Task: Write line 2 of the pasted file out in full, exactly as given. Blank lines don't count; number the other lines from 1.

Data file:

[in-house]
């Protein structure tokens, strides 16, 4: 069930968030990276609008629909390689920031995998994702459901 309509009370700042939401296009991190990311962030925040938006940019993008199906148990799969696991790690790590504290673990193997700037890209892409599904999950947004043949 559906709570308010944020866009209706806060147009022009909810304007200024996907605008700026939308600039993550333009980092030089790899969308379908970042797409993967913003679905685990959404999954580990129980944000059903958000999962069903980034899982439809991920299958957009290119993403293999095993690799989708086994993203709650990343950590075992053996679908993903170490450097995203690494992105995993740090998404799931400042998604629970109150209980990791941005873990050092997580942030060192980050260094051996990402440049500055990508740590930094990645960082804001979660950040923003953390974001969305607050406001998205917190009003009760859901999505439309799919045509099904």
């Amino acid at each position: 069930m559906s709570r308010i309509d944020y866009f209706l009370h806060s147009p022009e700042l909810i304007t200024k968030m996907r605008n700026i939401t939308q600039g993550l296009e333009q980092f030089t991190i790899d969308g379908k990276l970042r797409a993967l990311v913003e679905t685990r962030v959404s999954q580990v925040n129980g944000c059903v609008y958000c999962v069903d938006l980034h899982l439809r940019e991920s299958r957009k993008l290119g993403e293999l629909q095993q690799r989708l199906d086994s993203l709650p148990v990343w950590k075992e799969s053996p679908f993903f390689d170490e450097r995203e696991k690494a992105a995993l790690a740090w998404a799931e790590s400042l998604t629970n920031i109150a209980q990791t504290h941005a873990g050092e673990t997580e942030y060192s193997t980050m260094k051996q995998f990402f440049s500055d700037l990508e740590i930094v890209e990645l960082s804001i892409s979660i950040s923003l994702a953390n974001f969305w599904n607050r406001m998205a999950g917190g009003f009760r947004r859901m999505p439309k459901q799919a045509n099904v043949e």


């Protein structure tokens, strides 16, 4: 069930968030990276609008629909390689920031995998994702459901 309509009370700042939401296009991190990311962030925040938006940019993008199906148990799969696991790690790590504290673990193997700037890209892409599904999950947004043949 559906709570308010944020866009209706806060147009022009909810304007200024996907605008700026939308600039993550333009980092030089790899969308379908970042797409993967913003679905685990959404999954580990129980944000059903958000999962069903980034899982439809991920299958957009290119993403293999095993690799989708086994993203709650990343950590075992053996679908993903170490450097995203690494992105995993740090998404799931400042998604629970109150209980990791941005873990050092997580942030060192980050260094051996990402440049500055990508740590930094990645960082804001979660950040923003953390974001969305607050406001998205917190009003009760859901999505439309799919045509099904």